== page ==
Green Philosophy examines a number of the most pertinent environmental problems, shows how such problems were tackled in the past, and reveals the mistakes that were made in the process. In Scruton's view, both the radical greens and governments have limited visions of environmental problems and their habit of imposing top-down prescriptions for the environment disrupts the social equilibrium necessary for people to act morally as temporary trustees of the environment. To Scruton, these top-down solutions often either exacerbate the problem or create new problems in the process. If environmental problems are to be taken seriously, he argues, they should be subjected to public debate and accountability. Scruton makes the point that, in the recent past, people had control of their environment and an awareness of the risks it faced through their use. Removing control of the local environmental away from individuals is disingenuous since they are precisely the ones who hold the key to solving the problems relating to it. According to Scruton in order for people to regain control of their environment they must first relearn how `to turn on the moral equipment' which will enable them to value what they have and to protect what they value.
Scruton's Green Philosophy is a solid starting point for all public discussions surrounding the environment. In it, the author accepts that some environmental problems are so large that they have no realistic solution and the best that can be done is to manage them with the aim of putting them on the path of equilibrium. Global warming and the dwindling fisheries of the oceans are perhaps the two most notorious examples of large-scale problems.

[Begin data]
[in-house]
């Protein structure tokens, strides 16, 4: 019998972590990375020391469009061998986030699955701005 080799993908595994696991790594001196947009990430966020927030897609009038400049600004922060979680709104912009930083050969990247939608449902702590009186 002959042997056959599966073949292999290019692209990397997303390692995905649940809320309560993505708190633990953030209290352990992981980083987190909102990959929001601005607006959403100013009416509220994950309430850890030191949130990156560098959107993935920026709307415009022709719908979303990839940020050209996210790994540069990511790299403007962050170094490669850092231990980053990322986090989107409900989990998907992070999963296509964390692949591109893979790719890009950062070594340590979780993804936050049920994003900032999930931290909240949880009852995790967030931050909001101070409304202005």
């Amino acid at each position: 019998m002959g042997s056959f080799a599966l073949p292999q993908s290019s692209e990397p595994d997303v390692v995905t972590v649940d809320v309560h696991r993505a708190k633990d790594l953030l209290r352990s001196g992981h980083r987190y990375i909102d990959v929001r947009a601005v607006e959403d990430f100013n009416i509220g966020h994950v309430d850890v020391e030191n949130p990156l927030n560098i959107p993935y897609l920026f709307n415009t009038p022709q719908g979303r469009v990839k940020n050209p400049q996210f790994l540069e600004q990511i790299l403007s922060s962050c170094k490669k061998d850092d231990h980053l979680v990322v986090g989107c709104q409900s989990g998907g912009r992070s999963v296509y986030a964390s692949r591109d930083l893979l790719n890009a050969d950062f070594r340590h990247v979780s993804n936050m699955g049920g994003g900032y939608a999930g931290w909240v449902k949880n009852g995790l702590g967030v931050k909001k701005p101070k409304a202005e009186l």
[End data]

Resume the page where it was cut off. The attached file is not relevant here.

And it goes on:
Scruton's solution for the problem of dwindling fisheries is to divide up the shoreline into plots and allocate property rights to each. He cites two examples of autonomous fisheries management that worked, the Lofoten fishery in Norway, which survived for centuries without outside regulation, and the system of `individual transferable quotas' (ITQs) adopted by Iceland and New Zealand. Scruton is a fierce critic of the Common Fisheries Policy of the European Union (EU). He reminisces about a time past when each country in the coastal waters of Europe had their customary sovereign rights. Scruton fails to acknowledge that in the case of Great Britain and Denmark, accepting the Common Fisheries Policy was a pre-requisite to joining the EU. Therefore, his suggestion of returning to a system of property rights which would bring the good stewardship needed to safeguard the fisheries resource is nigh on impossible for a country within a transnational organization such as the EU. Furthermore, Scruton's assessment of the problems of the oceans and the disappearance of fisheries and the stocks on which they depend, fails to take into account the existing body of scientific knowledge on the subject, omitting to suggest feasible ways of tackling the problems associated with the Common Fisheries Policy.